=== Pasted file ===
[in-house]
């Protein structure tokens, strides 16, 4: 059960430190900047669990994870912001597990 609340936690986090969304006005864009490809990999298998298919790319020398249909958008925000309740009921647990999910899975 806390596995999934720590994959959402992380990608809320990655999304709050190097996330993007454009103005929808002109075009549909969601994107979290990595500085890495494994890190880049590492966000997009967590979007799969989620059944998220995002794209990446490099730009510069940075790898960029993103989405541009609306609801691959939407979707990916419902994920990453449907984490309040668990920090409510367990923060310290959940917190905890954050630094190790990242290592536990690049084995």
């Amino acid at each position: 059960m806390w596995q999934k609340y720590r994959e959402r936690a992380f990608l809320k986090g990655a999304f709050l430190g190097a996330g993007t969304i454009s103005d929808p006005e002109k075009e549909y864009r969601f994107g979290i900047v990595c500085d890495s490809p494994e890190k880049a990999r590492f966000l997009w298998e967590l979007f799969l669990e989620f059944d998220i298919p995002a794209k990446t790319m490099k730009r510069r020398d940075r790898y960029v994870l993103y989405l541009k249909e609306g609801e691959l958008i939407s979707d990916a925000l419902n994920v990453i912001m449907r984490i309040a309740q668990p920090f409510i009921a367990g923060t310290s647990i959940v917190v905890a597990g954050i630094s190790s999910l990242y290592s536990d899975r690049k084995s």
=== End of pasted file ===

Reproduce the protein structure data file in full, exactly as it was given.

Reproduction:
[in-house]
């Protein structure tokens, strides 16, 4: 059960430190900047669990994870912001597990 609340936690986090969304006005864009490809990999298998298919790319020398249909958008925000309740009921647990999910899975 806390596995999934720590994959959402992380990608809320990655999304709050190097996330993007454009103005929808002109075009549909969601994107979290990595500085890495494994890190880049590492966000997009967590979007799969989620059944998220995002794209990446490099730009510069940075790898960029993103989405541009609306609801691959939407979707990916419902994920990453449907984490309040668990920090409510367990923060310290959940917190905890954050630094190790990242290592536990690049084995």
């Amino acid at each position: 059960m806390w596995q999934k609340y720590r994959e959402r936690a992380f990608l809320k986090g990655a999304f709050l430190g190097a996330g993007t969304i454009s103005d929808p006005e002109k075009e549909y864009r969601f994107g979290i900047v990595c500085d890495s490809p494994e890190k880049a990999r590492f966000l997009w298998e967590l979007f799969l669990e989620f059944d998220i298919p995002a794209k990446t790319m490099k730009r510069r020398d940075r790898y960029v994870l993103y989405l541009k249909e609306g609801e691959l958008i939407s979707d990916a925000l419902n994920v990453i912001m449907r984490i309040a309740q668990p920090f409510i009921a367990g923060t310290s647990i959940v917190v905890a597990g954050i630094s190790s999910l990242y290592s536990d899975r690049k084995s």